The biggest improvement for Minh Chau, An and Quan was the newly opened school. A young Malay teacher, Abdul Hakim, was sent to teach the children English. He was a jovial type who came to love his young charges. Minh Chau was a particularly bright student, and her first quest was to learn how to say in English and Malay, “Where does Quan hide his candy?” An had told her that Quan did not want to share his candy because it made him strong. Minh Chau was determined to find Quan’s hoard to become just as strong as he was. Abdul Hakim, learning of An’s prank on Minh Chau, decided to join in.
One day, he brought a big bag of hard candy to the classroom. Distracting Quan for a moment, he slipped a handful into Quan’s jacket pocket. He then went off to Minh Chau, who whispered in his ear in English as she did every day, “Where does Quan hide his candy?” Abdul Hakim answered, “If you can also ask me in Malay, I will tell you.” She quickly translated her question into flawless Malay, and Abdul Hakim answered, “Check the left pocket of his jacket.” “No, I already did.” “Check again.” Minh Chau then sneaked over to Quan, who was engrossed in the new Dick and Jane book that Abdul Hakim had given him, put her hand into the jacket pocket and whipped out a handful of candy. “I found it! I found it! Now I will be as strong as Quan!” She then threw candy right and left to other students. Quan looked at her bewildered. Where did she get the candy? Abdul Hakim bowed over in laughter, and the entire classroom became bedlam, as some students jumped up to catch the treasure and others surrounded Quan to beg for more candy.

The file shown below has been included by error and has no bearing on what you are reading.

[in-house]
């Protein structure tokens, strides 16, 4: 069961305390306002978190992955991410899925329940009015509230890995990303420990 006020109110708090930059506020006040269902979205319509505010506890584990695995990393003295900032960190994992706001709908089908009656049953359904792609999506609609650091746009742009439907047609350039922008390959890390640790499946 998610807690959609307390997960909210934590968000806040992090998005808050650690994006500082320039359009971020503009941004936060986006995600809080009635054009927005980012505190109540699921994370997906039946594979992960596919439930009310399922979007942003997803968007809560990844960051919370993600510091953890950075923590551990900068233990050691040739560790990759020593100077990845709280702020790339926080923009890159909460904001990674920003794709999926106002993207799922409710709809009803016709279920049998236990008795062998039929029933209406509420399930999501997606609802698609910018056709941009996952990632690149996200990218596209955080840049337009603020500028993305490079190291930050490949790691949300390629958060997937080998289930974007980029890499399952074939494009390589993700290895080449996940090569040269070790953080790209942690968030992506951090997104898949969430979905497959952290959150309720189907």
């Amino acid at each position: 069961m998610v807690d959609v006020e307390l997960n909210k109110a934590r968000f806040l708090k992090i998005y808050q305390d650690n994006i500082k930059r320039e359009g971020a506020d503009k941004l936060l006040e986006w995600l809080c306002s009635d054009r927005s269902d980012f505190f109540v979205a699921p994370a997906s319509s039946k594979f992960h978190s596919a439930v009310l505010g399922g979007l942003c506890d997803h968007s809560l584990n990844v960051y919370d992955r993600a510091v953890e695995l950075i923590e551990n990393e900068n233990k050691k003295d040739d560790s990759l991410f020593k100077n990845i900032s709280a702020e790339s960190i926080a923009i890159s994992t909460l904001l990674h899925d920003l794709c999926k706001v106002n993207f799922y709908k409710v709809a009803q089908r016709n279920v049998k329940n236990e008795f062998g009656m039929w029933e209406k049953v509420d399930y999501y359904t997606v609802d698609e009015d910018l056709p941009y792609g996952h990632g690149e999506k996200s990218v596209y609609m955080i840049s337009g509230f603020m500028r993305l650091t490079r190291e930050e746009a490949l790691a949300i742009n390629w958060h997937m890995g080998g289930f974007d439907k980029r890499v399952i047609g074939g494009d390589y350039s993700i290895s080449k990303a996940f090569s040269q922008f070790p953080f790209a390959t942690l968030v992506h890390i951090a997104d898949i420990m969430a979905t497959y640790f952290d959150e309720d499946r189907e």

The next day, Abdul Hakim had twelve new girl students in the class, all of whom tried to sit as near to Quan as they could. Minh Chau made sure that she snuggled even closer to Quan, and stared down her rivals. As often as he could, Abdul Hakim would sneak more candy into Quan’s pocket when the boy was not looking, and it did not take long before Minh Chau or another girl managed to pickpocket it. Whoever got the candy first, shared it freely with the rest. Quan, who was by nature superstitious, started to believe that a Malay jinn had taken hold of his jacket. How else could this constant supply of candy be explained? Minh Chau and the other students were convinced that Quan had smuggled into the camp a huge store of candy, and after school, not only did Minh Chau stalk Quan, but so did three or four other girls. Only An and Abdul Hakim knew the real story.